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Most Creative People

How Bonin Bough Pivoted From Marketing Guru To Reality TV Host

The host of CNBC's Cleveland Hustles talks revitalizing neighborhoods and his newest obsession: Messaging.

How Bonin Bough Pivoted From Marketing Guru To Reality TV Host

Bonin Bough, host of Cleveland Hustles and author, Txt Me (646) 759-1837

[Photos: Chris Schoonover]

Why did digital-marketing innovator Bonin Bough ditch Triscuits for TV? Snack-food giant Mondelez’s chief media and e-commerce officer left in August to star in CNBC’s Cleveland Hustles, a business-focused reality show created by LeBron James. Bough also recently released a book, Txt Me (646) 759-1837, about how technology is changing modern life (yes, you can message him at that number). "I just started thinking that these moments might not present themselves again," says the former PepsiCo social media guru, who is still doing consulting work but wants to devote more of his energy to content creation. He’s especially intrigued by how Snapchat and other messaging apps are reshaping behavior. "[I wanted] to be at the beginning of a whole new way consumers are going to engage and interact," he says. "I was a part of it, but I was on the other side."

Cleveland Hustles premiered in August and has already been renewed, but Bough says he’s most excited by the first season’s impact on both the participants and the city of Cleveland (part of James’s goal for Hustles was to help revitalize neighborhoods in his hometown). Bough says Hustles has helped create 60 jobs and yielded $2 million in investments for the winning businesses, which include a bagel store and a yoga studio. "At the end of the day, I’m not doing this because I want to be a reality-TV host," says Bough, who also steers several other projects, including an investment firm and the talent incubator Brand U. "It’s because I do actually think this can have a unique and interesting impact."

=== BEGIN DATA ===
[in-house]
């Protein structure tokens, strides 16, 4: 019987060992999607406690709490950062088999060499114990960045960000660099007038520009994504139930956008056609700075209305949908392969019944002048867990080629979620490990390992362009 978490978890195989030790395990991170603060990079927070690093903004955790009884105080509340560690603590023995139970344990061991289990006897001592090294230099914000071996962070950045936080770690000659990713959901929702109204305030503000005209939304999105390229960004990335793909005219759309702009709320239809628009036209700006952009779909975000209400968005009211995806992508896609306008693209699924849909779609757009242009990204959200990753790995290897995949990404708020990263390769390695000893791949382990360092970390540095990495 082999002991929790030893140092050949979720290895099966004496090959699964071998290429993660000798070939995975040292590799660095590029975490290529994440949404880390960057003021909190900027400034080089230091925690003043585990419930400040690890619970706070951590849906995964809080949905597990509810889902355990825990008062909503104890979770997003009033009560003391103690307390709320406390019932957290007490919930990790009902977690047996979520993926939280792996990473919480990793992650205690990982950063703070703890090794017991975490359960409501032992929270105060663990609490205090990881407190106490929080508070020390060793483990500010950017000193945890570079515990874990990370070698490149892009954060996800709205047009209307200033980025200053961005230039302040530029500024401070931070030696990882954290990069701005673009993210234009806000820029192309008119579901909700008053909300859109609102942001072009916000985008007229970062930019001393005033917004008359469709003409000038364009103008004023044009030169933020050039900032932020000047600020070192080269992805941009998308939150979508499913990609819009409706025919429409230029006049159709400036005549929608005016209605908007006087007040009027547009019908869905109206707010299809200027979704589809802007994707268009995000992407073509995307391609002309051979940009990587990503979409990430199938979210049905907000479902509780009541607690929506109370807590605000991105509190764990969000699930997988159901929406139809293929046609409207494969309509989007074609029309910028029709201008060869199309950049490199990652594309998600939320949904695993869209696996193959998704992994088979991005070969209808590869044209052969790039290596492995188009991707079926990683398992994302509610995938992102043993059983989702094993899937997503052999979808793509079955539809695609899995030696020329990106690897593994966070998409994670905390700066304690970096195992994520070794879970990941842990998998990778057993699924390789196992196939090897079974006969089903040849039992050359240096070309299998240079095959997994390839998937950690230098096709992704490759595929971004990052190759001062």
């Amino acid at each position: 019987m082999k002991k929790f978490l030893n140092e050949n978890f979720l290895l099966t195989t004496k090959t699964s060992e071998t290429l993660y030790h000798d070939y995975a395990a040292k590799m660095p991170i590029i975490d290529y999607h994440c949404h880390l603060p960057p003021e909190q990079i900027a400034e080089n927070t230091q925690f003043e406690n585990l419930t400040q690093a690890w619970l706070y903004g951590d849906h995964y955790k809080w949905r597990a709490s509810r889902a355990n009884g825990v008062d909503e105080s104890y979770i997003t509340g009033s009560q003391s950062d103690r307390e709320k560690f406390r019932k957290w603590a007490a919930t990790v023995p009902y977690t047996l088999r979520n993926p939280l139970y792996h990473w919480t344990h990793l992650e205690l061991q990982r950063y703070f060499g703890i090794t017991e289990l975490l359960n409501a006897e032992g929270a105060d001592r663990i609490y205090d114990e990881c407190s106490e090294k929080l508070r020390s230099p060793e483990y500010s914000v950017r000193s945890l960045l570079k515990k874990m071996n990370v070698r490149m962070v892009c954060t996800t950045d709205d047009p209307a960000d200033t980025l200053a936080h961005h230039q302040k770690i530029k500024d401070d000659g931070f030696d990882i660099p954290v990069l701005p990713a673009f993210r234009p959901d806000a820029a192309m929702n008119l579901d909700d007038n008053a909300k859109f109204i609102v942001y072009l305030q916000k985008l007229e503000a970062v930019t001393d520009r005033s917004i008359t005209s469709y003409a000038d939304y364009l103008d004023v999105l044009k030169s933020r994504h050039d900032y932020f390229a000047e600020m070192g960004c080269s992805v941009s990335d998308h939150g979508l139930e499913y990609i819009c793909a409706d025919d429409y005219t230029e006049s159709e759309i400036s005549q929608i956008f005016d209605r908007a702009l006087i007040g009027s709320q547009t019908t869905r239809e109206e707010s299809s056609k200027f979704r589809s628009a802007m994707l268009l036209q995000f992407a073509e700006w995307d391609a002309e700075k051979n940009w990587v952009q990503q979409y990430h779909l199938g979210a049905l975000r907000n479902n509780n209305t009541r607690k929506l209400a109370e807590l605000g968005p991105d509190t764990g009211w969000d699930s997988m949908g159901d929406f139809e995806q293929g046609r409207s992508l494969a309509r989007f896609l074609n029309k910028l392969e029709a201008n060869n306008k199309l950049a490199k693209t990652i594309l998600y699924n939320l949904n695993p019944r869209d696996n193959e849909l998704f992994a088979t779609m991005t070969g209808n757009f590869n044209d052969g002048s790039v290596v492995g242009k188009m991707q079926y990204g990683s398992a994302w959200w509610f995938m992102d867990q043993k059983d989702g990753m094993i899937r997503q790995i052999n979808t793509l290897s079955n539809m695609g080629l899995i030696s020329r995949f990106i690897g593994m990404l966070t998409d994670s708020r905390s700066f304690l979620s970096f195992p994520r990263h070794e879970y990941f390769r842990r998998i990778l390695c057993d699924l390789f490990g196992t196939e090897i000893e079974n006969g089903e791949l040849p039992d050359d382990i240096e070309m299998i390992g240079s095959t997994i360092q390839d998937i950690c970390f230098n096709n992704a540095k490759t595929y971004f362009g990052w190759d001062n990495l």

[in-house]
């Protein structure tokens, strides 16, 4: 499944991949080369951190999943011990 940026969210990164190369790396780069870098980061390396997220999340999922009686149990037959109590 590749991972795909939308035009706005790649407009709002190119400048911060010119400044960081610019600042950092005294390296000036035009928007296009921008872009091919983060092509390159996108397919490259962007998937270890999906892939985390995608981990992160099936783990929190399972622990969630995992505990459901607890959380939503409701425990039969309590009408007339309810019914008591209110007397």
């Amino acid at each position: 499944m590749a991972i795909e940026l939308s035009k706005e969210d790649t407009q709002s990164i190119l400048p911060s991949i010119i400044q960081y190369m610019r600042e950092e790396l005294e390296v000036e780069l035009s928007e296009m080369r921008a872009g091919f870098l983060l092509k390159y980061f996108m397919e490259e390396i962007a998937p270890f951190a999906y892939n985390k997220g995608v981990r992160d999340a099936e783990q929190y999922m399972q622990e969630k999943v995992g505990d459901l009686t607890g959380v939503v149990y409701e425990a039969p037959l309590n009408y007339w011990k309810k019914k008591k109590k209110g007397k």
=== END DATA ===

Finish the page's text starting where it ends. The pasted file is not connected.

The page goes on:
Best Recent Tech Development

"Messaging. Every piece of ad tech right now that is built for social will be rebuilt for messaging."

Trend He’s Skeptical Of

"There’s no way you can tell me the future of engagement on messaging platforms is bots. In this industry, we quickly go [toward] shiny objects, and right now bots are the shiny object."

Advice He’d Give His Younger Self

"When people say "no," that’s when you know you have something really good."

Greatest Strength

"I think that I’m so afraid of becoming irrelevant that I spend as much time as possible learning new things. I’m a voracious, curious person. I attend every event on the planet."

How He Stays Productive

"You have to surround yourself with people who actually want to get stuff done and do real [things] in the world."

A version of this article appeared in the December 2016/January 2017 issue of Fast Company magazine.

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